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Over My Head: Journeys in Leaky Boats from the Strait of Magellan to Cape Horn and Beyond

Ratings:
238 pages4 hours

Summary

a pioneering female geologist explores the topography of South America and the shifting landscape of women in the sciencesA satisfying journey through 1970s sexual politics and the lands of the southernmost part of the Earth.
Kirkus Reviews

Somewhere near the bottom edge of the earth, a young woman attempts to balance on a slippery rock ledge. With her back pressed against an overhanging cliff face, her arms too weak to climb, and the tide rising at an alarming rate, there is nowhere to go. So how did she come to be alone on a sinking knife edge in Tierra del Fuego, halfway between the Beagle Channel and Cape Horn, seven thousand miles from New York?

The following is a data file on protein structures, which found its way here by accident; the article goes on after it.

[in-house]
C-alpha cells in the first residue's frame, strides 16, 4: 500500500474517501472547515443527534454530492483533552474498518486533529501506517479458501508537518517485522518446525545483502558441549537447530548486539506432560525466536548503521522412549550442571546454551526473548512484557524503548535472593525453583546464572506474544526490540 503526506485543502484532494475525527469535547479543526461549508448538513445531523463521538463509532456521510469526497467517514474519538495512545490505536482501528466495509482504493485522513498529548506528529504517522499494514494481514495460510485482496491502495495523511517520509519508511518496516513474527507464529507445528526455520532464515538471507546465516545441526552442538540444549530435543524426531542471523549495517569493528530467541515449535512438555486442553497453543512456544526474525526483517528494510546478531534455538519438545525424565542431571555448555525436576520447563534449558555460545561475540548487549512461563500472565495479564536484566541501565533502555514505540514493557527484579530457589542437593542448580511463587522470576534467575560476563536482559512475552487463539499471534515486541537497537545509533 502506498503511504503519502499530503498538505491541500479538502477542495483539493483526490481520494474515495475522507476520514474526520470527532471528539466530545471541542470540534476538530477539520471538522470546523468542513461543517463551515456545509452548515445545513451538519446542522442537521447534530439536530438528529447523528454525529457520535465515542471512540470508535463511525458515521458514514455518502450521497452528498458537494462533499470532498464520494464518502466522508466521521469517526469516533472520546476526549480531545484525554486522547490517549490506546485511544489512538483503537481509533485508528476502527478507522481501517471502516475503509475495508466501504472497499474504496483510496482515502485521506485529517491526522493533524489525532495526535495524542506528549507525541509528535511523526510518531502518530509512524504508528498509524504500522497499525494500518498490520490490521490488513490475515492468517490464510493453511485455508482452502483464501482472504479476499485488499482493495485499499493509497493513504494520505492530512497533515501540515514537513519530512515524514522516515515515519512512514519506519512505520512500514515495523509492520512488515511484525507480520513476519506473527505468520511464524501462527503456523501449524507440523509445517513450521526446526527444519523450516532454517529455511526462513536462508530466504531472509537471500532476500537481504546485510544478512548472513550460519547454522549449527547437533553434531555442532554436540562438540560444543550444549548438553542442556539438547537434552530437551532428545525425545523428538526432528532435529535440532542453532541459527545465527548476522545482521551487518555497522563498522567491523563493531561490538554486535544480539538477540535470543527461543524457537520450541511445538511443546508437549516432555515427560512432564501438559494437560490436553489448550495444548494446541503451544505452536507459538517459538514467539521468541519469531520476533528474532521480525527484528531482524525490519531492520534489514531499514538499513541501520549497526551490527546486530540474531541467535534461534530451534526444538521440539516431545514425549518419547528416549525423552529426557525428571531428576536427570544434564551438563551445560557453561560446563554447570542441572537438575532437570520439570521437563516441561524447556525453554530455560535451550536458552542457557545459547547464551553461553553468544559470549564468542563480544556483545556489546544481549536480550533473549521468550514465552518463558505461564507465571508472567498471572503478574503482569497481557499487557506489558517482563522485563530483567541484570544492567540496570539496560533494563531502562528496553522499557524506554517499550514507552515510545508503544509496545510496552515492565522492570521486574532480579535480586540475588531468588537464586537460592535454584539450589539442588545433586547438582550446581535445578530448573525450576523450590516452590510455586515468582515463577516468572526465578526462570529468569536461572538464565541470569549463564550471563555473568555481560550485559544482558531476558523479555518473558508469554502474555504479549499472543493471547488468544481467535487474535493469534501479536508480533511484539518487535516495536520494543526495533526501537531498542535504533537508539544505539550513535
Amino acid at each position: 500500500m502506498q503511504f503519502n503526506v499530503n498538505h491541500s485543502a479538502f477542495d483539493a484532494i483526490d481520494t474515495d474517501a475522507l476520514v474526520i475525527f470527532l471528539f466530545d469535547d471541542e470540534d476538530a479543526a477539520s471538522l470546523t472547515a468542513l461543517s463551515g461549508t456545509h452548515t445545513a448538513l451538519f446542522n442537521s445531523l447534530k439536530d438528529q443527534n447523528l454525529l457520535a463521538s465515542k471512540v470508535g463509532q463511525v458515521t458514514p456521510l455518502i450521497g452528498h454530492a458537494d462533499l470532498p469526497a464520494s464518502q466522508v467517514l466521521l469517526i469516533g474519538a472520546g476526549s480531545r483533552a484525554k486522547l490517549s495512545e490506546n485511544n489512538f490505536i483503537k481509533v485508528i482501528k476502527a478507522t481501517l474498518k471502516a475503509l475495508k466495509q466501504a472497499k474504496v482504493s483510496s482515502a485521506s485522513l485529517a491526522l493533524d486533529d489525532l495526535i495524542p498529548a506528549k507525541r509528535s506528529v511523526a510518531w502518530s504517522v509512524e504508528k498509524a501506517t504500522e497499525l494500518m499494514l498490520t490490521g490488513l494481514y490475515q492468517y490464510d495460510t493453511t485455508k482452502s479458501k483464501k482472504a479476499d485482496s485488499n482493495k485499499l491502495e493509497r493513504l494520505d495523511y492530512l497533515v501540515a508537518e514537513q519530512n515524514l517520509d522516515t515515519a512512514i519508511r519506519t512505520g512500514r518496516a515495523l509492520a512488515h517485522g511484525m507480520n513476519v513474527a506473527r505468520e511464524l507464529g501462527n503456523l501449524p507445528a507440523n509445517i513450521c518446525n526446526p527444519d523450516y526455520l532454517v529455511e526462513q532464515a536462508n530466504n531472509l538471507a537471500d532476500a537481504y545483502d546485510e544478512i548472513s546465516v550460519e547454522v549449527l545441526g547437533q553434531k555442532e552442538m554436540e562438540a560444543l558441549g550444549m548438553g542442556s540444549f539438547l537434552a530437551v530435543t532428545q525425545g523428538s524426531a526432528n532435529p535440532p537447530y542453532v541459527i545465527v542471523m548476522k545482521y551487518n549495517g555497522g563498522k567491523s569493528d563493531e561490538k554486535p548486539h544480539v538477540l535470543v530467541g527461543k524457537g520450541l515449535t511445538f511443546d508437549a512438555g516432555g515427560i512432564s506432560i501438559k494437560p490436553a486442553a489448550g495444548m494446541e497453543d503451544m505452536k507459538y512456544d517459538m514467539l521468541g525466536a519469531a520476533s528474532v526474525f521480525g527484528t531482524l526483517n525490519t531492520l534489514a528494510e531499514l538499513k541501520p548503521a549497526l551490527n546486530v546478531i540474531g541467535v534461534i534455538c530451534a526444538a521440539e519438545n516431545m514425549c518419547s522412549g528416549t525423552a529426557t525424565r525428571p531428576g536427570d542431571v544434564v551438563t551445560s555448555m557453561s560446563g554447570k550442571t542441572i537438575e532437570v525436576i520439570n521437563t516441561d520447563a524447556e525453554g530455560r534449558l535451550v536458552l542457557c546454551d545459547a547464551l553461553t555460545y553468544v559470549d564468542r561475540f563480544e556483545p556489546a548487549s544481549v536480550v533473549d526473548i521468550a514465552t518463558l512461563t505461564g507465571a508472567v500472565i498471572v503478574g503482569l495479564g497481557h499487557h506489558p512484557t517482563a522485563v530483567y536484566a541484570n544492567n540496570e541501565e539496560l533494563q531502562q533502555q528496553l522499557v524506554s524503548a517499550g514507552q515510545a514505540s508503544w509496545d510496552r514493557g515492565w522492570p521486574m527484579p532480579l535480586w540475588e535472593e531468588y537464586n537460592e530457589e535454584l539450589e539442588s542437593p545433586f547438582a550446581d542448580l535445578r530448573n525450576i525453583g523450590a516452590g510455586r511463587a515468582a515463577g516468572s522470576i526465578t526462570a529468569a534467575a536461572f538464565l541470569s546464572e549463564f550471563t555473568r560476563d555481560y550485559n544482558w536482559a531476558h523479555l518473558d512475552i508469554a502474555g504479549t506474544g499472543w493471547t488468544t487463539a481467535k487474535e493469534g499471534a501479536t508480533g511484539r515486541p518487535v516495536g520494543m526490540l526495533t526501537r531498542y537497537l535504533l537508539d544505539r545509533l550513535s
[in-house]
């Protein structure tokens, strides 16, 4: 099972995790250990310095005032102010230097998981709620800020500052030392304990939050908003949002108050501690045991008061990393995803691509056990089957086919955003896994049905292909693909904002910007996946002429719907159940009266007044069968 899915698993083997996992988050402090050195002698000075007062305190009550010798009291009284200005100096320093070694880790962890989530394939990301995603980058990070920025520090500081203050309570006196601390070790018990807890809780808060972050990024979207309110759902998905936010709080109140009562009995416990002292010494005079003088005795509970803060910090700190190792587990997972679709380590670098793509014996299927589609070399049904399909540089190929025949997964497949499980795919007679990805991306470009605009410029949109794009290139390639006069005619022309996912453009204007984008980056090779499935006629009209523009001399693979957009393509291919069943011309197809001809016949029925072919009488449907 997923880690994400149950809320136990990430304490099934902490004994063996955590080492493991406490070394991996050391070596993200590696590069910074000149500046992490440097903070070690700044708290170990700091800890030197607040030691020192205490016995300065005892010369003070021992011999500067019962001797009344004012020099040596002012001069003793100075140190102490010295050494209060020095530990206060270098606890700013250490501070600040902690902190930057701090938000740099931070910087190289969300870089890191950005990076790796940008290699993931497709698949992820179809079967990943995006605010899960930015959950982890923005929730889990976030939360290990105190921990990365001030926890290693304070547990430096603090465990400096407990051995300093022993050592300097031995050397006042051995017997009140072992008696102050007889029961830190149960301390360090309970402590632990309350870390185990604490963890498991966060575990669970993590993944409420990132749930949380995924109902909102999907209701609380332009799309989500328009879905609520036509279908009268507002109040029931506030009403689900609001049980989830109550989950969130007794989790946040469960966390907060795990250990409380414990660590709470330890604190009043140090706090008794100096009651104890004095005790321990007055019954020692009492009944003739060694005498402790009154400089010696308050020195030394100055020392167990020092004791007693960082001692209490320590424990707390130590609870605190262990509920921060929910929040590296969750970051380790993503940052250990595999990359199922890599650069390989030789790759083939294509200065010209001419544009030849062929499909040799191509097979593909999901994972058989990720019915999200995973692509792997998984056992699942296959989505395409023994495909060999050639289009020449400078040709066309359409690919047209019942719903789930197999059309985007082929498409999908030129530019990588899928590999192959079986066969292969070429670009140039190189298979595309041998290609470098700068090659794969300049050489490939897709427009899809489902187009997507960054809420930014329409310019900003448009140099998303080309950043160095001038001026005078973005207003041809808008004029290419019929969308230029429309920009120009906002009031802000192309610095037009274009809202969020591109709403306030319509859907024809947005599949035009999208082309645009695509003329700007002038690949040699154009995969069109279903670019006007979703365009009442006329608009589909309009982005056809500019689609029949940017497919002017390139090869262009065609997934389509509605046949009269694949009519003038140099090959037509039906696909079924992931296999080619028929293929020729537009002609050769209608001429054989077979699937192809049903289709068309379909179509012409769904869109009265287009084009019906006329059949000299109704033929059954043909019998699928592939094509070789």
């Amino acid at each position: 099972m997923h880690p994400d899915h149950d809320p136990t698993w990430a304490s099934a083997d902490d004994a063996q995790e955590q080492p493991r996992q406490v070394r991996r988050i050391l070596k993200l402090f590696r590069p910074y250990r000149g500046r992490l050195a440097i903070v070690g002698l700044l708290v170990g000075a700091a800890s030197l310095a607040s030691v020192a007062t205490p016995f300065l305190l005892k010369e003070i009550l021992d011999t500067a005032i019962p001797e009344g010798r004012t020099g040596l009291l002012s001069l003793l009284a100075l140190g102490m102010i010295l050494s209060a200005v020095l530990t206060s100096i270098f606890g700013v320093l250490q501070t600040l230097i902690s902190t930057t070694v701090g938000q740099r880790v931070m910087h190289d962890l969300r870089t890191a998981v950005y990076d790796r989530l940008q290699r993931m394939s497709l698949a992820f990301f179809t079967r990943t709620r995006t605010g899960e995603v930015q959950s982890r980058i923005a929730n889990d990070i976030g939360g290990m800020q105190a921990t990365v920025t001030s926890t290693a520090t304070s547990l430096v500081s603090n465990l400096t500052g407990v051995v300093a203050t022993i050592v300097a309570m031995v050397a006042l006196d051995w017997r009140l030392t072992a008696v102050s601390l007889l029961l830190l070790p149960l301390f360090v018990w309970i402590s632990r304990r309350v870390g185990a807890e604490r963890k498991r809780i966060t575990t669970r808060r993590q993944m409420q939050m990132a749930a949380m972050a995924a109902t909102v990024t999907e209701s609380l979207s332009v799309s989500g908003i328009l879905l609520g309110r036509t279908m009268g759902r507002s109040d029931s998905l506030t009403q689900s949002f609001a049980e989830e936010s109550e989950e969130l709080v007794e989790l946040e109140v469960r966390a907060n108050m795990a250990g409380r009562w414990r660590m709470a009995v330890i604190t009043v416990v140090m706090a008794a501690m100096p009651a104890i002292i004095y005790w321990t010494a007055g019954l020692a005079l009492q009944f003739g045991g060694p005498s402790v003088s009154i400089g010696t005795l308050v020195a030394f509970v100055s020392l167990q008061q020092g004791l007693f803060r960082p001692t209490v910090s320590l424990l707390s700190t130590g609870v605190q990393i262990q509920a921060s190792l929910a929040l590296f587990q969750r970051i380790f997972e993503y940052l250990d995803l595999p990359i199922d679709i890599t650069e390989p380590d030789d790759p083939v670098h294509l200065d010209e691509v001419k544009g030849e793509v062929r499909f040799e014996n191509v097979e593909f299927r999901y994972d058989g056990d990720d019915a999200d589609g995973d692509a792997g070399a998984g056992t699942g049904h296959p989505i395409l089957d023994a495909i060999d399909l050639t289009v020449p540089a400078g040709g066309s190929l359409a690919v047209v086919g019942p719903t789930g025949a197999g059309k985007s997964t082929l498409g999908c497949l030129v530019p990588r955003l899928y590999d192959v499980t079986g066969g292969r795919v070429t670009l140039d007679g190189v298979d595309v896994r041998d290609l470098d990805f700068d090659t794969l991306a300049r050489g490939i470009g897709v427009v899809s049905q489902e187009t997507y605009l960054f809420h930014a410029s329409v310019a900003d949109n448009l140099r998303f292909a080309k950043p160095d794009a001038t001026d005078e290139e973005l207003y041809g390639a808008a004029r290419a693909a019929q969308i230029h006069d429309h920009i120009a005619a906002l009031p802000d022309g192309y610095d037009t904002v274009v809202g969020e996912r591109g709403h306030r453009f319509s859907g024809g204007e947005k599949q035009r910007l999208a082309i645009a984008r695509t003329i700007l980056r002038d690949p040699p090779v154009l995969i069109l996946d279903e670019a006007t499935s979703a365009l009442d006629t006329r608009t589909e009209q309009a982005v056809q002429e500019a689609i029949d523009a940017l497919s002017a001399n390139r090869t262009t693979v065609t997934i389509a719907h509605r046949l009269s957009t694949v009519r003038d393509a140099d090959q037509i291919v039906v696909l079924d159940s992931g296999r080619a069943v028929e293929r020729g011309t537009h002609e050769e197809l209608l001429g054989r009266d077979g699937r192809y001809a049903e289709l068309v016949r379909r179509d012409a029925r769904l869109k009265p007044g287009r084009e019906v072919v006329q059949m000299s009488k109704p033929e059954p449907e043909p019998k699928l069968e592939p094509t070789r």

In her fascinating travel memoir, Margaret Winslow offers a compelling glimpse into her misadventures as an inexperienced geologist as she begins pioneering field research in southern South America. Beginning in the mid-1970s, Winslow details her unforgettable experiences that include clinging to a ledge alone as the tide rises over her boot tops, facing near-death experiences with killer whales, and encountering an antediluvian creature with a cavernous mouth and yellow teethall while tracing her evolution from an ill-prepared beginner to a competent leader.

Over My Head captures one womans historic journeys into uncharted fjords and trackless forests as she attempts to navigate through the almost exclusively male world of field geology and discovers she must learn to rely on her own inner compass in order to survive.

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